All the controls are clustered around the steering wheel, however, with easy to use climate controls, buttons for major functions and a proper volume knob on the dash, easy to twizzle.
To clean up the steering wheel, Hyundai is using larger clicky controllers rather than individual buttons and these work nicely, with a customisable button too, so you can assign that function to your preference.
The two displays are 12-inches each and while the driver display has a 3D style visual arrangement with graphics to show speed on the left and how the power is being used on the right, the centre part can be customised to your preference. In operation, it’s the same as the Hyundai Kona Electric, but with a graphic tweak to make it look more sophisticated.
On this Ultimate trim it was paired with a very useful heads-up display.
The centre display is touch enabled, working in unison with the buttons to let you jump to major areas – map, nav, media – and another programmable button. Other features are accessed through the touch display, but on our test drive, we mostly stuck to navigation and didn’t have the chance to fully explore all other areas of the interface – something we’ll have to explore deeper next time we see the car.
Battery, range and performance
There are two battery options on the Ioniq 5, the SE Connect trim only offers the 58kWh battery, while Premium and Ultimate trim also offer the 73kWh battery.
There are then multiple motor options. Again, the SE Connect has one option, the 170PS, which drives the rear wheels.
Premium and Ultimate also have that option, along with a higher rated 217PS rear wheel drive, or 305PS dual motor all wheel drive. That’s seven different options, giving a price range (at the time of writing) from £36,940 up to £48,090 through all the trims. Yes, that latter figure would be the price for the model pictured here.
Twist the stalk to engage D and with a dab on the accelerator you’re driving in blissful silence. Well, apart from the sweet hum at low speeds as you feel like you’re driving into the future. It is, in reality, an experience that’s close to that of driving the Kona, in many respects, but it’s more refined, a higher class of electric car.
The interesting thing is the drive mode button on the steering wheel. And yes, it’s a button not a dial, in what feels like the biggest miss since Marcus Rashford’s Euro 2020 finals penalty (too soon?). It’s begging to be a knurled dial to click through modes like some sort of hypercar, instead it’s just a button – with repeated pokes cycling through the modes on offer.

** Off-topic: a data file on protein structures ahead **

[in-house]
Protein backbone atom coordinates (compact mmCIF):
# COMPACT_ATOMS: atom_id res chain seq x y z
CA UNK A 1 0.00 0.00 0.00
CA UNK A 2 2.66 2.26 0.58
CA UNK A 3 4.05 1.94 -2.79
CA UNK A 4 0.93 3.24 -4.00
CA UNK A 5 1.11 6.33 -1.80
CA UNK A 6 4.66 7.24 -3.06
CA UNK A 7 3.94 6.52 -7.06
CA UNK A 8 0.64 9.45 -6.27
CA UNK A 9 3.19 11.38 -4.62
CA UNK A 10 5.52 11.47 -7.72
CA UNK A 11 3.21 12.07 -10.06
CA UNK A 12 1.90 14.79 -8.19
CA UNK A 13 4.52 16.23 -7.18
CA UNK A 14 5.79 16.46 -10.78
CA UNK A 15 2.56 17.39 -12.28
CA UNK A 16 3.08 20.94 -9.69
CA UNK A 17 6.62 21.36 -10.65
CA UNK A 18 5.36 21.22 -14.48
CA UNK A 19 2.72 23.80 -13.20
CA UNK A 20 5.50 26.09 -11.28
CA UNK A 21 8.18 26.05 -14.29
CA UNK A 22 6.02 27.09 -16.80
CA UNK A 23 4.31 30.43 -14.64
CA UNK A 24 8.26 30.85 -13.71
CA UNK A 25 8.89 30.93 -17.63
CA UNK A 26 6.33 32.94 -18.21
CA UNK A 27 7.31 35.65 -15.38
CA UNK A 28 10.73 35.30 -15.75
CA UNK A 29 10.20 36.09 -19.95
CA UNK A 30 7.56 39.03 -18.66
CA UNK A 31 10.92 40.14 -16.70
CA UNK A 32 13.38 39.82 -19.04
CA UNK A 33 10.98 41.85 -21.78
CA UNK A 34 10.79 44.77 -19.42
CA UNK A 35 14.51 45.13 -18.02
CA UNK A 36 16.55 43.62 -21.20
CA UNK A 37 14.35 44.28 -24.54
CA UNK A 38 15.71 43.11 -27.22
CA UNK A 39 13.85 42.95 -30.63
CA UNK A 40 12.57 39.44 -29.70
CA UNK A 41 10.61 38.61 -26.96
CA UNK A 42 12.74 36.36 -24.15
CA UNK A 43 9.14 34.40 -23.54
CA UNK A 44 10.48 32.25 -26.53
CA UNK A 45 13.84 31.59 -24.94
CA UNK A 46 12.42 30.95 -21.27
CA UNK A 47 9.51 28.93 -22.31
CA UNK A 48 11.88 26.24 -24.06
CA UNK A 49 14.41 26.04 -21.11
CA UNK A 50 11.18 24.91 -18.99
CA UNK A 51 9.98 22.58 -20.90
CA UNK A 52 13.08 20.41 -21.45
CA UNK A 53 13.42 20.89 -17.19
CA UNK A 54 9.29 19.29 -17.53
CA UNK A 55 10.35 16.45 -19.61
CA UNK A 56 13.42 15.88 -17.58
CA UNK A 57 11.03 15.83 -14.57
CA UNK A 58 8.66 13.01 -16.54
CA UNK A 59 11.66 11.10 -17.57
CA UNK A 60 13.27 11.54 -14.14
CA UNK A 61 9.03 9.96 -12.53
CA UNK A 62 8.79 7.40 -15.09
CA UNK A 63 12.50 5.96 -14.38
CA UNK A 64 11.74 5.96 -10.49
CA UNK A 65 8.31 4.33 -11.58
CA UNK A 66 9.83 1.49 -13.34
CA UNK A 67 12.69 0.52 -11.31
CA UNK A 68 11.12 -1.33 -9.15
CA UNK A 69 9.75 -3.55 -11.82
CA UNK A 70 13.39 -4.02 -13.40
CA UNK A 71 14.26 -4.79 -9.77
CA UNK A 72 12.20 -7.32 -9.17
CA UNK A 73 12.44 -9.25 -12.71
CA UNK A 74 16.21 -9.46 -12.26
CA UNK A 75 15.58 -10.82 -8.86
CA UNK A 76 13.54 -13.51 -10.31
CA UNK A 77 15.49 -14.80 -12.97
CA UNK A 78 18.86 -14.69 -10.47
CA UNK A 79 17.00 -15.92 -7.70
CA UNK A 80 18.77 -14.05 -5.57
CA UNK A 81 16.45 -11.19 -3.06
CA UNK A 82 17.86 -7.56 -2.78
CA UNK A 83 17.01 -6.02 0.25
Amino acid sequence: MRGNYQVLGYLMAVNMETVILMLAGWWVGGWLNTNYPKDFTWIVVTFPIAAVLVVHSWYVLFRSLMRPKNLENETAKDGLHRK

Those modes cover Eco, Normal and Sport, each doing exactly what you expect, and with customisation available through the menus. Each changes the character of how the car drives, especially in relation to the regeneration lift off strength when you lift your foot off the accelerator, and the response you get from the accelerator when you put your foot down.
Hyundai also offers paddles on the steering wheel and these change the strength of the regeneration. That means you can make these changes on the fly, regardless of the driving mode you’re in. You can add more regen to Sport, or remove the regen from Eco when driving on the motorway, for example, and just want to coast.
During a section of our brief test drive, we averaged about 3.5 miles per kWh. Taking that figure, you’d get about 255 miles from a full charge; Hyundai cites a range of 310 miles. That’s just a snapshot of what you’ll get based on typical driving on mixed roads.
The long-term average for the car was 2.4 miles per kWh, and we expect that’s a reflection of repeated motoring journalists testing the power of this AWD model – indeed, we expect to be able to get that average up pretty easily with more typical considered driving. We’ll be doing more driving in the Ioniq 5 to get a more accurate real world range.
The other big thing about the electrical system here is that it supports 350kW charging. That gives capacity to work with the fastest chargers you’ll find. Sure, much of the time you’ll be using lower power – but there are some 350kW chargers available – and there will be a growing number in the future.
So far the impressions of the drive are very good: on this top model there’s plenty of pace, with a 0-62mph time of 5.2 seconds and while that won’t worry Tesla, in practical terms it gives a nice sporty feel to things.
The ride and handling is also great, but we’ll be digging into more detail when we get the right-hand drive version in the coming months.
The Hyundai Ioniq 5 is one of the more interesting electric cars to make it onto the road in 2021: it marks a step change in Hyundai’s approach, building on the success of cars like the Kona Electric and giving customers something a little larger and a little more premium.
The biggest takeaway, however, is in the radical change in design: there’s a lot in the Ioniq 5 that makes it appealing: it looks great, it’s comfortable, there’s a refreshing uniqueness to Hyundai’s offering and that might draw across a lot of customers who are otherwise looking at other brands.
There’s more for us to learn about the Ioniq 5 with further test driving, but first impressions are very strong – and this car should certainly be on your list.
Writing by Chris Hall. Originally published on .